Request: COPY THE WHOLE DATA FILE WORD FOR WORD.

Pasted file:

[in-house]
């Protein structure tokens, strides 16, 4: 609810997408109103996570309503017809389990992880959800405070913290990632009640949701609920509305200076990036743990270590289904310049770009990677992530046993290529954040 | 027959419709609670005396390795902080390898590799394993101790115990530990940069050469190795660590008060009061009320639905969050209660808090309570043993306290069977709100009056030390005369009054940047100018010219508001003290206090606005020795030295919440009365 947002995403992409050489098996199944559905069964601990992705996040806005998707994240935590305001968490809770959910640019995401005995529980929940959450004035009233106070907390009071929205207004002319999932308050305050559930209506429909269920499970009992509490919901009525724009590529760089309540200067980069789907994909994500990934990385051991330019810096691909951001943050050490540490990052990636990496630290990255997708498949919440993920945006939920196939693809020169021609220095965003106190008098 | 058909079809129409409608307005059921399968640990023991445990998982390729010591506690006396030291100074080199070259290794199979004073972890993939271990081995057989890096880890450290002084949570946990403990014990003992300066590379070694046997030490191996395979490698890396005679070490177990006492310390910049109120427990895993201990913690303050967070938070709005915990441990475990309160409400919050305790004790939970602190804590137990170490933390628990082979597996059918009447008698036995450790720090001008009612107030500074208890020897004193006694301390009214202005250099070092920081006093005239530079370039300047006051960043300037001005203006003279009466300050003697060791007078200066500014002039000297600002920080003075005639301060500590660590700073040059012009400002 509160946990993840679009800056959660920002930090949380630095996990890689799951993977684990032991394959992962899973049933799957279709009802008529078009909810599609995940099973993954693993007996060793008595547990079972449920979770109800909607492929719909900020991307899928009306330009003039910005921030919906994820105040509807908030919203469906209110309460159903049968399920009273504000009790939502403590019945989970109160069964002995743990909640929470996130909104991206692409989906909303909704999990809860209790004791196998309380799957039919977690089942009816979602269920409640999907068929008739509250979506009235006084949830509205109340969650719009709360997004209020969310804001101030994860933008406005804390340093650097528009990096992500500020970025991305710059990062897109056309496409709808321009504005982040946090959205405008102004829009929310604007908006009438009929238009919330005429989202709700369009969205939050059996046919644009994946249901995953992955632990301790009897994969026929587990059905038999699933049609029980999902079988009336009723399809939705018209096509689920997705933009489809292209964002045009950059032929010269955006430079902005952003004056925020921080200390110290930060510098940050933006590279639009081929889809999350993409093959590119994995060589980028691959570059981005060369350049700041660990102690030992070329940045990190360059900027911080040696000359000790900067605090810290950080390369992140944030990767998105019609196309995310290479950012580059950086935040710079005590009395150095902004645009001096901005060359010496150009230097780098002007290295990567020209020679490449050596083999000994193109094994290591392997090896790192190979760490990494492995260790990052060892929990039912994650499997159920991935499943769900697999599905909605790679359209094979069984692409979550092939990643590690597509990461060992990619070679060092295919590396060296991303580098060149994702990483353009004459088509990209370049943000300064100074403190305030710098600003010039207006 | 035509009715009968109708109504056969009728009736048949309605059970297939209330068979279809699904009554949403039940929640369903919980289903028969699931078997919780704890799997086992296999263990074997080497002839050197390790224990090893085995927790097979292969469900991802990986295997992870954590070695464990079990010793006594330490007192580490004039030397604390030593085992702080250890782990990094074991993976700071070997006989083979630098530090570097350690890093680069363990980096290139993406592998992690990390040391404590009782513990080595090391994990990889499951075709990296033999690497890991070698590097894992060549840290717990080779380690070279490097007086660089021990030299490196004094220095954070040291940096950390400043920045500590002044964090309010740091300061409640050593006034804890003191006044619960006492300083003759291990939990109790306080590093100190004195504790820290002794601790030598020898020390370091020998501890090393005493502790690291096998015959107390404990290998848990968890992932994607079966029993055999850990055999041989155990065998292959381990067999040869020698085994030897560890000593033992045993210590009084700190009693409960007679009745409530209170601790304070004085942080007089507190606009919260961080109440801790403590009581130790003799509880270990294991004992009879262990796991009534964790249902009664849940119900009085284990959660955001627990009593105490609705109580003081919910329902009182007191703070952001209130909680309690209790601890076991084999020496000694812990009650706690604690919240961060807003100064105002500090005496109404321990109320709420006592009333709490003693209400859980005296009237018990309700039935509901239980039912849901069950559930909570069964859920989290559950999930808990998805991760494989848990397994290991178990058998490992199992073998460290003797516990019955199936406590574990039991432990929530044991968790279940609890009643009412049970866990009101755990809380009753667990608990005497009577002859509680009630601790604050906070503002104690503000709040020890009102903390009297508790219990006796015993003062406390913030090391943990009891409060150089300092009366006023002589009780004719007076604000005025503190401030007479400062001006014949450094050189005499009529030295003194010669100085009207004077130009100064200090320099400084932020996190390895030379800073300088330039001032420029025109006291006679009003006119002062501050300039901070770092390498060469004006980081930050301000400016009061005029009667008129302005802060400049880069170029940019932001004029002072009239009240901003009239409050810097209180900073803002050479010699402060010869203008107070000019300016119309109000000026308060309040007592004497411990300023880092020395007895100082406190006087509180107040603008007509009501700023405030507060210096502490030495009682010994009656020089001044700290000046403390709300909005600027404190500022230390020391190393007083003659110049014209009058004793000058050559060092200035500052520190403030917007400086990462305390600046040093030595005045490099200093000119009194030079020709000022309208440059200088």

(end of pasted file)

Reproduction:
[in-house]
């Protein structure tokens, strides 16, 4: 609810997408109103996570309503017809389990992880959800405070913290990632009640949701609920509305200076990036743990270590289904310049770009990677992530046993290529954040 | 027959419709609670005396390795902080390898590799394993101790115990530990940069050469190795660590008060009061009320639905969050209660808090309570043993306290069977709100009056030390005369009054940047100018010219508001003290206090606005020795030295919440009365 947002995403992409050489098996199944559905069964601990992705996040806005998707994240935590305001968490809770959910640019995401005995529980929940959450004035009233106070907390009071929205207004002319999932308050305050559930209506429909269920499970009992509490919901009525724009590529760089309540200067980069789907994909994500990934990385051991330019810096691909951001943050050490540490990052990636990496630290990255997708498949919440993920945006939920196939693809020169021609220095965003106190008098 | 058909079809129409409608307005059921399968640990023991445990998982390729010591506690006396030291100074080199070259290794199979004073972890993939271990081995057989890096880890450290002084949570946990403990014990003992300066590379070694046997030490191996395979490698890396005679070490177990006492310390910049109120427990895993201990913690303050967070938070709005915990441990475990309160409400919050305790004790939970602190804590137990170490933390628990082979597996059918009447008698036995450790720090001008009612107030500074208890020897004193006694301390009214202005250099070092920081006093005239530079370039300047006051960043300037001005203006003279009466300050003697060791007078200066500014002039000297600002920080003075005639301060500590660590700073040059012009400002 509160946990993840679009800056959660920002930090949380630095996990890689799951993977684990032991394959992962899973049933799957279709009802008529078009909810599609995940099973993954693993007996060793008595547990079972449920979770109800909607492929719909900020991307899928009306330009003039910005921030919906994820105040509807908030919203469906209110309460159903049968399920009273504000009790939502403590019945989970109160069964002995743990909640929470996130909104991206692409989906909303909704999990809860209790004791196998309380799957039919977690089942009816979602269920409640999907068929008739509250979506009235006084949830509205109340969650719009709360997004209020969310804001101030994860933008406005804390340093650097528009990096992500500020970025991305710059990062897109056309496409709808321009504005982040946090959205405008102004829009929310604007908006009438009929238009919330005429989202709700369009969205939050059996046919644009994946249901995953992955632990301790009897994969026929587990059905038999699933049609029980999902079988009336009723399809939705018209096509689920997705933009489809292209964002045009950059032929010269955006430079902005952003004056925020921080200390110290930060510098940050933006590279639009081929889809999350993409093959590119994995060589980028691959570059981005060369350049700041660990102690030992070329940045990190360059900027911080040696000359000790900067605090810290950080390369992140944030990767998105019609196309995310290479950012580059950086935040710079005590009395150095902004645009001096901005060359010496150009230097780098002007290295990567020209020679490449050596083999000994193109094994290591392997090896790192190979760490990494492995260790990052060892929990039912994650499997159920991935499943769900697999599905909605790679359209094979069984692409979550092939990643590690597509990461060992990619070679060092295919590396060296991303580098060149994702990483353009004459088509990209370049943000300064100074403190305030710098600003010039207006 | 035509009715009968109708109504056969009728009736048949309605059970297939209330068979279809699904009554949403039940929640369903919980289903028969699931078997919780704890799997086992296999263990074997080497002839050197390790224990090893085995927790097979292969469900991802990986295997992870954590070695464990079990010793006594330490007192580490004039030397604390030593085992702080250890782990990094074991993976700071070997006989083979630098530090570097350690890093680069363990980096290139993406592998992690990390040391404590009782513990080595090391994990990889499951075709990296033999690497890991070698590097894992060549840290717990080779380690070279490097007086660089021990030299490196004094220095954070040291940096950390400043920045500590002044964090309010740091300061409640050593006034804890003191006044619960006492300083003759291990939990109790306080590093100190004195504790820290002794601790030598020898020390370091020998501890090393005493502790690291096998015959107390404990290998848990968890992932994607079966029993055999850990055999041989155990065998292959381990067999040869020698085994030897560890000593033992045993210590009084700190009693409960007679009745409530209170601790304070004085942080007089507190606009919260961080109440801790403590009581130790003799509880270990294991004992009879262990796991009534964790249902009664849940119900009085284990959660955001627990009593105490609705109580003081919910329902009182007191703070952001209130909680309690209790601890076991084999020496000694812990009650706690604690919240961060807003100064105002500090005496109404321990109320709420006592009333709490003693209400859980005296009237018990309700039935509901239980039912849901069950559930909570069964859920989290559950999930808990998805991760494989848990397994290991178990058998490992199992073998460290003797516990019955199936406590574990039991432990929530044991968790279940609890009643009412049970866990009101755990809380009753667990608990005497009577002859509680009630601790604050906070503002104690503000709040020890009102903390009297508790219990006796015993003062406390913030090391943990009891409060150089300092009366006023002589009780004719007076604000005025503190401030007479400062001006014949450094050189005499009529030295003194010669100085009207004077130009100064200090320099400084932020996190390895030379800073300088330039001032420029025109006291006679009003006119002062501050300039901070770092390498060469004006980081930050301000400016009061005029009667008129302005802060400049880069170029940019932001004029002072009239009240901003009239409050810097209180900073803002050479010699402060010869203008107070000019300016119309109000000026308060309040007592004497411990300023880092020395007895100082406190006087509180107040603008007509009501700023405030507060210096502490030495009682010994009656020089001044700290000046403390709300909005600027404190500022230390020391190393007083003659110049014209009058004793000058050559060092200035500052520190403030917007400086990462305390600046040093030595005045490099200093000119009194030079020709000022309208440059200088």